Chris Heisey
While Drew Stubbs has both the potential to blossom as well as bust and fall out of the starting lineup, ultimately the battle for the third outfield spot will come down to these final two guys, Heisey and Yonder Alonso who we’ll look at next. Heisey has real power with 18 HR’s in 279 AB’s last season which is quite impressive. Some might consider Heisey as having the least potential of the four men in the mix, but he should not be underestimated. Projecting last season out as a full year playing every day and Heisey would have been looking at 30/90/90 as well as a little bit of speed, possibly low end double digits. Essentially Heisey is the opposite of Stubbs with high end power potential and a little bit of speed. And just like Stubbs his biggest downfall is the excessive amount of strikeouts and the low average. If Heisey wins the left field job he’s a deep league sleeper, the same if he winds up on another team. However with the playing time uncertain and the risk of batting average harm you have to take a wait and see approach right now.

 Yonder Alonso
Alonso has been a hot prospect in the Reds farm system for a while now and after his stint in the majors last season he looks ready for a full season in the big leagues. He is a natural first baseman, but he won’t be taking that spot on the team anytime soon, so he’s going to have to beat out Chris Heisey for the Left Field job if he wants regular playing time. Alonso is the most unknown of the group, but the potential is certainly very tempting. In his brief time in the majors last year he hit .330 and had 5 HR’s and 15 RBI in 88 AB’s.

Can he sustain that kind of success over a full season though? Alonso only hit 15 HR’s in 2010 as a minor leaguer. However he has the build to be a big league slugger and has improved every year in the power department. Alonso likely won’t come right out and hit 30 – 40 HR’s his first full season, but he should steadily work his way to the 30 mark consistently. And while the .330 average might be extreme, he has .300 potential, something the other outfielders in Cinncy aren’t showing. The biggest hindrance for Alonso right now if his glove, and while that doesn’t matter to fantasy players, it might keep him out of a job. The Reds tried Alonso in Left Field, but he’ll have to show significant improvement at the position next spring to see regular playing time there. While Alonso’s potential makes him incredibly appealing, especially in deep leagues, he is the odd man out right now and unless it looks like that will change, you have to proceed cautiously with the high potential player who is struggling to find a position.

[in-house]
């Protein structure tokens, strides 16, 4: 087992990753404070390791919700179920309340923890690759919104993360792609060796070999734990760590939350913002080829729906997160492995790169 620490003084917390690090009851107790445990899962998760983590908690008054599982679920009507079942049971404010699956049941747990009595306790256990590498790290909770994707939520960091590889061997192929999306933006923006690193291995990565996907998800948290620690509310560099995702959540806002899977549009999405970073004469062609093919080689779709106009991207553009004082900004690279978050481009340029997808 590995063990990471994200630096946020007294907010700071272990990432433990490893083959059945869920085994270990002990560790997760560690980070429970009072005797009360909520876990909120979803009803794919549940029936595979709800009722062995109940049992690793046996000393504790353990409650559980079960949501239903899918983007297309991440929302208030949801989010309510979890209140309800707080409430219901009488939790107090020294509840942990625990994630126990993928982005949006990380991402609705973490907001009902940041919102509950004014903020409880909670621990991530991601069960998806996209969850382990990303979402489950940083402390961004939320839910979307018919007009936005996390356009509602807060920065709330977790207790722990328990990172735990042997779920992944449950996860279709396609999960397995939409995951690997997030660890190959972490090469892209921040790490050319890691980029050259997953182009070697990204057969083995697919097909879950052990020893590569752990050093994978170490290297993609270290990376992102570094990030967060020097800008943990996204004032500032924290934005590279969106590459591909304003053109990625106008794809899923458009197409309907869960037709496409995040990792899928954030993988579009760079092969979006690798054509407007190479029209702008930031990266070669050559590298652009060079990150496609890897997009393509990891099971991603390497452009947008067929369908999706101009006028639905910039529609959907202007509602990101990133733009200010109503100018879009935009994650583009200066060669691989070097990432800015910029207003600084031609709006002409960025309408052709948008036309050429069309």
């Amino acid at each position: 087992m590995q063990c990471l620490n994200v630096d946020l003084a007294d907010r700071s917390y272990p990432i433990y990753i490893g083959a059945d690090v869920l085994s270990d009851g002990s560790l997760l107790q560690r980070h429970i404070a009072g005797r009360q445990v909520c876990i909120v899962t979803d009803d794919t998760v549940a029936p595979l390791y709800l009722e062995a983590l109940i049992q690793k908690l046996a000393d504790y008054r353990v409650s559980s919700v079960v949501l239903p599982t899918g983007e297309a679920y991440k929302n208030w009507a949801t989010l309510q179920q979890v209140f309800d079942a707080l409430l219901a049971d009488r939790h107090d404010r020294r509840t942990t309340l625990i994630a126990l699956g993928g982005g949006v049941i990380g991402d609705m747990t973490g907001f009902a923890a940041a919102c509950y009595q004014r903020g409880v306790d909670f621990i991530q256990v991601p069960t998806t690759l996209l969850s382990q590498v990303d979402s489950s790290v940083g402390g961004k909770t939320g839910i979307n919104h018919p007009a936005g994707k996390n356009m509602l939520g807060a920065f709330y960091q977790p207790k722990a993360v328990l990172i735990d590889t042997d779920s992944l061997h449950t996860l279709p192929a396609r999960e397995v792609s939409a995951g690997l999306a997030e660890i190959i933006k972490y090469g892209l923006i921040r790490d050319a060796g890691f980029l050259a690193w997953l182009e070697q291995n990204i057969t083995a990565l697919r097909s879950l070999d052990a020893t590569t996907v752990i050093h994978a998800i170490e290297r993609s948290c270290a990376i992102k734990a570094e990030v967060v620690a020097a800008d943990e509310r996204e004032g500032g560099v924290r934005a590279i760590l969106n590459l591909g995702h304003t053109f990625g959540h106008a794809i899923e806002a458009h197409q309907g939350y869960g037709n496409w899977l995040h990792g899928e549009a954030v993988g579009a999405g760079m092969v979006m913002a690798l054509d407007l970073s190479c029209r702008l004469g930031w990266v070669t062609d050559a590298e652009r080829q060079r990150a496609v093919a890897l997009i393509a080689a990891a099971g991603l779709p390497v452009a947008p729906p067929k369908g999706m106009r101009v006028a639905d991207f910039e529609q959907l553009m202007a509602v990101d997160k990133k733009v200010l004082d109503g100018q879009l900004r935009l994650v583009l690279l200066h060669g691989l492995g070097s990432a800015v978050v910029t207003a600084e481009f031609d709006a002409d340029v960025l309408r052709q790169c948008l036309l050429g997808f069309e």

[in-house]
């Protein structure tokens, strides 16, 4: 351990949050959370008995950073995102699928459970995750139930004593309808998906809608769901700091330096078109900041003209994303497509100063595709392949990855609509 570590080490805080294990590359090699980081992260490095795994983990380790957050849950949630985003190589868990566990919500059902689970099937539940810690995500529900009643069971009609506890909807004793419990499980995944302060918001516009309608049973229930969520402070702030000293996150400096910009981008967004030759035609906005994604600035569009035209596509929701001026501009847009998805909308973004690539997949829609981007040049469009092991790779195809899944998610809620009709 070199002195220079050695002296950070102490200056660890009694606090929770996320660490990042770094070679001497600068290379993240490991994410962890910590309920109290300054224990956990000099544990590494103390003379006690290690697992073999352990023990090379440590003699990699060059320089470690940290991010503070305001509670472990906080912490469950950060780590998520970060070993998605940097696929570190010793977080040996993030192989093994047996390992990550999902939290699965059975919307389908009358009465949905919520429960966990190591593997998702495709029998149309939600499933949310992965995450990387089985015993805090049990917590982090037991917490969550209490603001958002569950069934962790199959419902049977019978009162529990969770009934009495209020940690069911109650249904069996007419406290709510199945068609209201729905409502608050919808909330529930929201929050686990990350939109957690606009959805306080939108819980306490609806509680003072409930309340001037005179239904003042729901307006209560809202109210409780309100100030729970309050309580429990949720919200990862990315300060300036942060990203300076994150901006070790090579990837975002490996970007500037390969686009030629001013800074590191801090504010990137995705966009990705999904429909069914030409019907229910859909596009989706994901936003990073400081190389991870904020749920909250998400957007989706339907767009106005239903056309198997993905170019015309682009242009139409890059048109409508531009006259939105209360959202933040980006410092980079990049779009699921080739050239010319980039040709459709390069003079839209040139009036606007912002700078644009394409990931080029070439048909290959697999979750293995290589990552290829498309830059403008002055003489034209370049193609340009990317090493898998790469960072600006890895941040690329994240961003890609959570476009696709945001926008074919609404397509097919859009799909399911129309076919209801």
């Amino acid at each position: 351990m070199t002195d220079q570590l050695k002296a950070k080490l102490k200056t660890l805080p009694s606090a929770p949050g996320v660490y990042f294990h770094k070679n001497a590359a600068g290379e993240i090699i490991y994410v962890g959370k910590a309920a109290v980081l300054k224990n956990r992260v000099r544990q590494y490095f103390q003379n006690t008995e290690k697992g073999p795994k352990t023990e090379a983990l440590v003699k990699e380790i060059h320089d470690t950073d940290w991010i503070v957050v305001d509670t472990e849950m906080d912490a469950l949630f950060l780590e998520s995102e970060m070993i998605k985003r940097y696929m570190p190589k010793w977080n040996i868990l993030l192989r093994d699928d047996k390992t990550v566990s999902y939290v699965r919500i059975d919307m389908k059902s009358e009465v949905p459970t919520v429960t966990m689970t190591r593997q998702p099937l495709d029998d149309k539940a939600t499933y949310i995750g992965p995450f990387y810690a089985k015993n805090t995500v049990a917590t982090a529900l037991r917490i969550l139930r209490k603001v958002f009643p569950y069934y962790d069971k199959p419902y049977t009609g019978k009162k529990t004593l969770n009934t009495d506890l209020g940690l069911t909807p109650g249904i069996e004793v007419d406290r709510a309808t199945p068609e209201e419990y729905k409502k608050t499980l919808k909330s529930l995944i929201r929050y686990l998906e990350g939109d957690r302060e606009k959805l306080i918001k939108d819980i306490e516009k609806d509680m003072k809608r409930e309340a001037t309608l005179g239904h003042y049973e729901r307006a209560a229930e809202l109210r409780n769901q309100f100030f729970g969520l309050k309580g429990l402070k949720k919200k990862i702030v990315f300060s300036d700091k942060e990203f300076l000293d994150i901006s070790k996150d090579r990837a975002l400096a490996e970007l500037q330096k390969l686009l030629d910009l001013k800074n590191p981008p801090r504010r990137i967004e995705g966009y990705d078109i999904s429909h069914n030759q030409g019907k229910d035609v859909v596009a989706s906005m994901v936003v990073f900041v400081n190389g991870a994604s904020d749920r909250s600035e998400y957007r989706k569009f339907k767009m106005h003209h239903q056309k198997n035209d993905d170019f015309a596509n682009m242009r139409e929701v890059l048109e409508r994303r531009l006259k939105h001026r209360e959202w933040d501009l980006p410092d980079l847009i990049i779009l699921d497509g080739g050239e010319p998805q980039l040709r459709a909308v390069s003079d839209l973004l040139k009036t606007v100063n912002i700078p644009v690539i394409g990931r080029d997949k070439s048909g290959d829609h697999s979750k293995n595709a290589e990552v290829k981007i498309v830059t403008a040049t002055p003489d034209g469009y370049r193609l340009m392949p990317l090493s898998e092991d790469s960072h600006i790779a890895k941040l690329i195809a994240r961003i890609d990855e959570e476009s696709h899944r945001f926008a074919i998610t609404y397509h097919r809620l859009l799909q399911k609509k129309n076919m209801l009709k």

That’s an abbreviated breakdown of the Reds outfield situation from a fantasy perspective. What are your takes on this foursome and their fantasy potential or lack thereof? Who are you buying into in 2011 and who do you think will be overrated?

Regression Risk: Avoiding Bruce Chen Would Be A Smart Idea
Prospect Report: Can Danny Hultzen Emerge As A Must Use Option In 2012?

2 comments

  1. Milo says:

    I have Alonso in keeper league and I’m hoping he gets traded.

    • Will Overton says:

      That is certainly the ideal situation and as an Alonso owner in a keeper league myself I am wishing for the same thing.

      Either that or he magically becomes a semi-decent outfielder over the offseason.